• The IDENTIFIED BY clause is required for the first keystore if it is a password-based keystore. software_keystore1_password is the current password for the first keystore.

    • keystore2_location is the directory location of the second keystore. Enclose this path in single quotation marks (' ').

    • The IDENTIFIED BY clause is required for the second keystore if it is a password-based keystore. software_keystore2_password is the current password for the second keystore.

    • keystore3_location specifies the directory location of the new, merged keystore. Enclose this path in single quotation marks (' '). If there is already an existing keystore at this location, the command exits with an error.

    • software_keystore3_password is the new password for the merged keystore.

    The following example merges an auto-login software keystore with a password-based keystore to create a merged password-based keystore at a new location:

    ADMINISTER KEY MANAGEMENT MERGE KEYSTORE '/etc/ORACLE/KEYSTORE/DB1' 
    AND KEYSTORE '/etc/ORACLE/KEYSTORE/DB2' 
    IDENTIFIED BY existing_password_for_keystore_2 
    INTO NEW KEYSTORE '/etc/ORACLE/KEYSTORE/DB3' 
    IDENTIFIED BY new_password_for_keystore_3;
    
    keystore altered.
    

Merging One Software Keystore into an Existing Software Keystore

To merge one software keystore into another existing software keystore, follow the steps in "Merging Two Software Keystores into a Third New Keystore" but use the following SQL statement:

ADMINISTER KEY MANAGEMENT MERGE KEYSTORE 'keystore1_location' 
[IDENTIFIED BY software_keystore1_password] 
INTO EXISTING KEYSTORE 'keystore2_location' 
IDENTIFIED BY software_keystore2_password 
[WITH BACKUP [USING 'backup_identifier]];

In this specification:

  • keystore1_location is the directory location of the first keystore, which will be left unchanged after the merge. Enclose this path in single quotation marks (' ').

  • The IDENTIFIED BY clause is required for the first keystore if it is a password-based keystore. software_keystore1_password is the password for the first keystore.

  • keystore2_location is the directory location of the second keystore into which the first keystore is to be merged. Enclose this path in single quotation marks (' ').

  • software_keystore2_password is the password for the second keystore.

  • WITH BACKUP creates a backup of the software keystore. Optionally, you can use the USING clause to add a brief description of the backup. Enclose this description in single quotation marks (' '). This identifier is appended to the named keystore file (for example, ewallet_time-stamp_emp_key_backup.p12, with emp_key_backup being the backup identifier). Follow the file naming conventions that your operating system uses.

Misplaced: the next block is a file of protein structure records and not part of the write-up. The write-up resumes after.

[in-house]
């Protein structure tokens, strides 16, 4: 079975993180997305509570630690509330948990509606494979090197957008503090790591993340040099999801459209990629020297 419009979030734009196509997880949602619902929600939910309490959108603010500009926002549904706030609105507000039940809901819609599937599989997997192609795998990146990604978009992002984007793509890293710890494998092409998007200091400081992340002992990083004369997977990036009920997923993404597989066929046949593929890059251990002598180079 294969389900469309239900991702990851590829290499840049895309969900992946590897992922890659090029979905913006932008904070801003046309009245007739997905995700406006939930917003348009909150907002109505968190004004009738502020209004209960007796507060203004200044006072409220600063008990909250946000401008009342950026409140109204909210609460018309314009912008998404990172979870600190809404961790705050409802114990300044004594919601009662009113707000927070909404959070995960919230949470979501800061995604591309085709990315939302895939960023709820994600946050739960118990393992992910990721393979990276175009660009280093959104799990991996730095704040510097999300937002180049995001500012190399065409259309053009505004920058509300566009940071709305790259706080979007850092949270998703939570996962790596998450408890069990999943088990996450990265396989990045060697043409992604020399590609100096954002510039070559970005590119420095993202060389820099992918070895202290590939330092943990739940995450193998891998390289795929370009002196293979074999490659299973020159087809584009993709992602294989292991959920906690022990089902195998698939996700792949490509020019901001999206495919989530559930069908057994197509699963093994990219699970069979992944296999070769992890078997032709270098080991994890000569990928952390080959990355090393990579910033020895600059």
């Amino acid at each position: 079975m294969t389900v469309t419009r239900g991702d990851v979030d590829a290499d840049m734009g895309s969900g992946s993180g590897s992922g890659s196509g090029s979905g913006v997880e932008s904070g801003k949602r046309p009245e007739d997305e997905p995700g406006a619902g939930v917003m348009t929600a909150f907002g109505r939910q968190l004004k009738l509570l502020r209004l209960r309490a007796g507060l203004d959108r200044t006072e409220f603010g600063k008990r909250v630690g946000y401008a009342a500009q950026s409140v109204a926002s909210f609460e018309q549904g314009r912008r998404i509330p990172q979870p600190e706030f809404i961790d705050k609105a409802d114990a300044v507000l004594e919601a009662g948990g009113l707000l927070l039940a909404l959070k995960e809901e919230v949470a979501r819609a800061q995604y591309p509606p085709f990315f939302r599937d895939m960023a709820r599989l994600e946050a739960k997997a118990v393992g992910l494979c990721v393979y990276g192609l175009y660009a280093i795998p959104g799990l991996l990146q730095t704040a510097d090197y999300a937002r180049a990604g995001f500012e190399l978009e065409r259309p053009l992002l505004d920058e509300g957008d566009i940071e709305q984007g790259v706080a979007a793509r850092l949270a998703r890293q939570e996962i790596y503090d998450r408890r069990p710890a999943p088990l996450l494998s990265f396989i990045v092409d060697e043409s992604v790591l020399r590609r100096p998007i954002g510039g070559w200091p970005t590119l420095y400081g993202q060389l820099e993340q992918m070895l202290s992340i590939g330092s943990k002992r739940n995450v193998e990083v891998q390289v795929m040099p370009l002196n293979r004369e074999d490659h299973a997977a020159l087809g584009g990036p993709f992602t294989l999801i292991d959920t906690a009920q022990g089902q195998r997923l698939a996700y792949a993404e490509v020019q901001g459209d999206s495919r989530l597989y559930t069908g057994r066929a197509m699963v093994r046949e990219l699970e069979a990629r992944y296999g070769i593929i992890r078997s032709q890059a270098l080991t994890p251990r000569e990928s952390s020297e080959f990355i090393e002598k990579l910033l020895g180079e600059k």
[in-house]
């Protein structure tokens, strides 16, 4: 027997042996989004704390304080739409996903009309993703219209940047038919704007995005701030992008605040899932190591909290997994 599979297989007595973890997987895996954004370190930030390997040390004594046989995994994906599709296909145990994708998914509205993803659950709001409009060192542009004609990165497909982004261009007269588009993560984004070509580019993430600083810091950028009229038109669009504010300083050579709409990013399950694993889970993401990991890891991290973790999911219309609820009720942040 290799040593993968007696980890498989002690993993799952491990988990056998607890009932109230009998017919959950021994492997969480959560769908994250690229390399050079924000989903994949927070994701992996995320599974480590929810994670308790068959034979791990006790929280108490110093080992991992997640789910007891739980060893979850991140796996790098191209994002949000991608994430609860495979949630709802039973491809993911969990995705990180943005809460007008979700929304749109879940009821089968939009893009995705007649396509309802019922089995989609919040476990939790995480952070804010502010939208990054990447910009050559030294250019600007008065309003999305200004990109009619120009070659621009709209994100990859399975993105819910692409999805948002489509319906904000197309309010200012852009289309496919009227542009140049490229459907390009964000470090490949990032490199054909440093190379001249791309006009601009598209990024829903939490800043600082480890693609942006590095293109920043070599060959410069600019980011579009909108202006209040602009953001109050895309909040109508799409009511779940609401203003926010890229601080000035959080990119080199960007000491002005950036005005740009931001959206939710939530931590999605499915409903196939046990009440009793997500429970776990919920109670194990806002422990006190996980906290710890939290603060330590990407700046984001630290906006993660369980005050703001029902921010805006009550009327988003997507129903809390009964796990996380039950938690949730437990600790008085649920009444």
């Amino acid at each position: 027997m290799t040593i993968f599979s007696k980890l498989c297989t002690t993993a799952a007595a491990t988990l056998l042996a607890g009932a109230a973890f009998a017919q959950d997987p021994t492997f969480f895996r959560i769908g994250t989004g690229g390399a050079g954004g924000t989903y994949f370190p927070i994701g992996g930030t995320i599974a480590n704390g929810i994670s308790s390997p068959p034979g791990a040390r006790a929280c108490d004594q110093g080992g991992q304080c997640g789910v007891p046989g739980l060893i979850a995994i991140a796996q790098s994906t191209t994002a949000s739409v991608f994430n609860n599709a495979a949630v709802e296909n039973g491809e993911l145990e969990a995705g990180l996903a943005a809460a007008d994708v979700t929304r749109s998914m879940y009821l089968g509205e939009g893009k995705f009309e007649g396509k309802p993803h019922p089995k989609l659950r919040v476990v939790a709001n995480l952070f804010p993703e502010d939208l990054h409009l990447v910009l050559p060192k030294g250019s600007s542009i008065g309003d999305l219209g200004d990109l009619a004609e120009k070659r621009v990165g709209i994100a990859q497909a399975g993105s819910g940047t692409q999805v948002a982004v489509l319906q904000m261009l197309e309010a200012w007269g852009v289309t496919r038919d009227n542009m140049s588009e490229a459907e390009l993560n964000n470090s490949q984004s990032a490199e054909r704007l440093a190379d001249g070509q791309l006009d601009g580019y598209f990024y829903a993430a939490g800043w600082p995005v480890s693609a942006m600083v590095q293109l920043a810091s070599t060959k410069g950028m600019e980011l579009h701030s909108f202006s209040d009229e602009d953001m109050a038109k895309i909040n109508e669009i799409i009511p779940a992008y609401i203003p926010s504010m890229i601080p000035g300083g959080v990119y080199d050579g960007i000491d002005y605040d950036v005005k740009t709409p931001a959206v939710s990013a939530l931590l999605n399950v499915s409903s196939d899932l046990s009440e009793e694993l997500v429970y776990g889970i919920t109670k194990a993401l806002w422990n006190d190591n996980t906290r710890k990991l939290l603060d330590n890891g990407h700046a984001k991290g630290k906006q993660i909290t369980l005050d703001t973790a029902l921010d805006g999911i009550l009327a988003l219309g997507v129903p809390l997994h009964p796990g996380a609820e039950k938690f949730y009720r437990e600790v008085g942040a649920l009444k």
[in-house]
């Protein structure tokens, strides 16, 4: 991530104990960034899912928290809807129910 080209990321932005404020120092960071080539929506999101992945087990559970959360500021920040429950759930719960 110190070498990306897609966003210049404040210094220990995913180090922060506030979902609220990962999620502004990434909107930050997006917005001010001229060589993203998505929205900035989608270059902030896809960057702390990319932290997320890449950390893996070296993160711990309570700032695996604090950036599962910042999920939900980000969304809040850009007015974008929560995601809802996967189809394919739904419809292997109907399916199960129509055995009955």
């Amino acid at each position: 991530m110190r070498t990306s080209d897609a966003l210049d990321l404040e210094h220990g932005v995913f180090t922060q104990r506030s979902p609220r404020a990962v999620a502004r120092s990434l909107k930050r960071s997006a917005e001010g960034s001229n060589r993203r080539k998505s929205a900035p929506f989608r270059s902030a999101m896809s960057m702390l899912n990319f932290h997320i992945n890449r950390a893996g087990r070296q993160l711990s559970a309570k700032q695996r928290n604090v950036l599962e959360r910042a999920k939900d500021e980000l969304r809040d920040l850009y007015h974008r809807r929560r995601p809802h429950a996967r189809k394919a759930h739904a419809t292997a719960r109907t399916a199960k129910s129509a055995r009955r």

The resultant keystore after the merge operation is always a password-based keystore.

Merging an Auto-Login Software Keystore into an Existing Password-Based Software Keystore

Example 4-2 shows how to merge an auto-login software keystore into a password-based software keystore. It also creates a backup of the second keystore before creating the merged keystore:

Example 4-2 Merging a Software Auto-Login Keystore into a Password Keystore

ADMINISTER KEY MANAGEMENT MERGE KEYSTORE '/etc/ORACLE/KEYSTORE/DB1' 
INTO EXISTING KEYSTORE '/etc/ORACLE/KEYSTORE/DB2' 
IDENTIFIED BY password WITH BACKUP;

In this specification:

  • MERGE KEYSTORE must specify the auto-login keystore.

  • EXISTING KEYSTORE refers to the password keystore.

Reversing a Software Keystore Merge Operation

After you merge software keystores, you cannot unmerge them. When you merge a keystore into an existing keystore (rather than creating a new one), include the WITH BACKUP clause in the ADMINISTER KEY MANAGEMENT statement to create a backup of this existing keystore. Later on, if you decide that you must reverse the merge, you can replace the merged software keystore with the one that you backed up.

In other words, suppose you want merge Keystore A into Keystore B. By using the WITH BACKUP clause, you create a backup for Keystore B before the merge operation begins. (The original Keystore A is still intact.) To reverse the merge operation, revert to the backup that you made of Keystore B.

For example, suppose you ran the following statement to perform a merge operation into an existing keystore:

ADMINISTER KEY MANAGEMENT MERGE KEYSTORE '/etc/ORACLE/KEYSTORE/DB1' 
INTO EXISTING KEYSTORE '/etc/ORACLE/KEYSTORE/DB2' 
IDENTIFIED BY password WITH BACKUP USING "merge1";

Replace the new keystore with the backup keystore, which in this case would be named ewallet_time-stamp_merge1.p12.

Moving a Software Keystore to a New Location

To move a software keystore to a new location, you must back up and close the keystore, edit the sqlnet.ora file, and then physically move the keystore to the new location.

If you are using Oracle Key Vault, then you can configure a TDE direct connection where Key Vault directly manages the TDE master keys. In this case, you will never need to manually move the keystore to a new location. See Oracle Key Vault Administrator's Guide for more information about using a TDE direct connection.

  1. Log in to the database instance as a user who has been granted the ADMINISTER KEY MANAGEMENT or SYSKM privilege.

    In a multitenant environment, log in to the root or to the pluggable database (PDB). For example, to log in to a PDB called hrpdb:

    sqlplus sec_admin@hrpdb as syskm
    Enter password: password
    Connected.
    

    To find the available PDBs, query the DBA_PDBS data dictionary view. To check the current PDB, run the show con_name command.

  2. Make a backup copy of the software keystore.